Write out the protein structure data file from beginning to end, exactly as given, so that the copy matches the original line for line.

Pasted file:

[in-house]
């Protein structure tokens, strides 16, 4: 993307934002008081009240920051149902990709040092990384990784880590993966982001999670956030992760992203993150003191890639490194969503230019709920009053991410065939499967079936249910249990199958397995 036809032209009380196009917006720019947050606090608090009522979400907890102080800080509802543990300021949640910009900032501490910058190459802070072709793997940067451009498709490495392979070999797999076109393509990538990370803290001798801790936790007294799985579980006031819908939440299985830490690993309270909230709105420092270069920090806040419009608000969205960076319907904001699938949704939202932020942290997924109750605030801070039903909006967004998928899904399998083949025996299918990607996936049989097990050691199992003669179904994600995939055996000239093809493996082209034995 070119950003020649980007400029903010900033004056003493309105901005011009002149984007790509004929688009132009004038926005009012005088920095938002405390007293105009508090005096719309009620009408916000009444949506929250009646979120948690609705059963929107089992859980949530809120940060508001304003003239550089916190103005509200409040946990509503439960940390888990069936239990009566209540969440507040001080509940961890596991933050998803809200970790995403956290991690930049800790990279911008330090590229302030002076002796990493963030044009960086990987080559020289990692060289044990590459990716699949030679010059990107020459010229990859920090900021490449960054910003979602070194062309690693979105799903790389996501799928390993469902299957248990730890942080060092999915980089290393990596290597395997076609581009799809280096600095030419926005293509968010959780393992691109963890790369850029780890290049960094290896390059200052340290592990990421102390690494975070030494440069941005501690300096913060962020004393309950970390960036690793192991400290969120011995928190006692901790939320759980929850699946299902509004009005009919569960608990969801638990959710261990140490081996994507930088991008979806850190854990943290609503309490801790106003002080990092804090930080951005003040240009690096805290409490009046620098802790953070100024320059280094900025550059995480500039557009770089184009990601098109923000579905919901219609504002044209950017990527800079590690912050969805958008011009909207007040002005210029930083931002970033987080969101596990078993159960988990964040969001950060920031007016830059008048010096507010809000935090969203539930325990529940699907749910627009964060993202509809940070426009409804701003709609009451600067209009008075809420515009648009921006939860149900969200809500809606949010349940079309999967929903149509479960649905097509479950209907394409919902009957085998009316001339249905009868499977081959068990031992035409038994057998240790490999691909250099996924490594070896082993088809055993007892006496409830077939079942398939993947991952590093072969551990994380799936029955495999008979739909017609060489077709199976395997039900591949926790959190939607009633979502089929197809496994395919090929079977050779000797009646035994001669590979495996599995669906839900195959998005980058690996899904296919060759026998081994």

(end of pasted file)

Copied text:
[in-house]
């Protein structure tokens, strides 16, 4: 993307934002008081009240920051149902990709040092990384990784880590993966982001999670956030992760992203993150003191890639490194969503230019709920009053991410065939499967079936249910249990199958397995 036809032209009380196009917006720019947050606090608090009522979400907890102080800080509802543990300021949640910009900032501490910058190459802070072709793997940067451009498709490495392979070999797999076109393509990538990370803290001798801790936790007294799985579980006031819908939440299985830490690993309270909230709105420092270069920090806040419009608000969205960076319907904001699938949704939202932020942290997924109750605030801070039903909006967004998928899904399998083949025996299918990607996936049989097990050691199992003669179904994600995939055996000239093809493996082209034995 070119950003020649980007400029903010900033004056003493309105901005011009002149984007790509004929688009132009004038926005009012005088920095938002405390007293105009508090005096719309009620009408916000009444949506929250009646979120948690609705059963929107089992859980949530809120940060508001304003003239550089916190103005509200409040946990509503439960940390888990069936239990009566209540969440507040001080509940961890596991933050998803809200970790995403956290991690930049800790990279911008330090590229302030002076002796990493963030044009960086990987080559020289990692060289044990590459990716699949030679010059990107020459010229990859920090900021490449960054910003979602070194062309690693979105799903790389996501799928390993469902299957248990730890942080060092999915980089290393990596290597395997076609581009799809280096600095030419926005293509968010959780393992691109963890790369850029780890290049960094290896390059200052340290592990990421102390690494975070030494440069941005501690300096913060962020004393309950970390960036690793192991400290969120011995928190006692901790939320759980929850699946299902509004009005009919569960608990969801638990959710261990140490081996994507930088991008979806850190854990943290609503309490801790106003002080990092804090930080951005003040240009690096805290409490009046620098802790953070100024320059280094900025550059995480500039557009770089184009990601098109923000579905919901219609504002044209950017990527800079590690912050969805958008011009909207007040002005210029930083931002970033987080969101596990078993159960988990964040969001950060920031007016830059008048010096507010809000935090969203539930325990529940699907749910627009964060993202509809940070426009409804701003709609009451600067209009008075809420515009648009921006939860149900969200809500809606949010349940079309999967929903149509479960649905097509479950209907394409919902009957085998009316001339249905009868499977081959068990031992035409038994057998240790490999691909250099996924490594070896082993088809055993007892006496409830077939079942398939993947991952590093072969551990994380799936029955495999008979739909017609060489077709199976395997039900591949926790959190939607009633979502089929197809496994395919090929079977050779000797009646035994001669590979495996599995669906839900195959998005980058690996899904296919060759026998081994």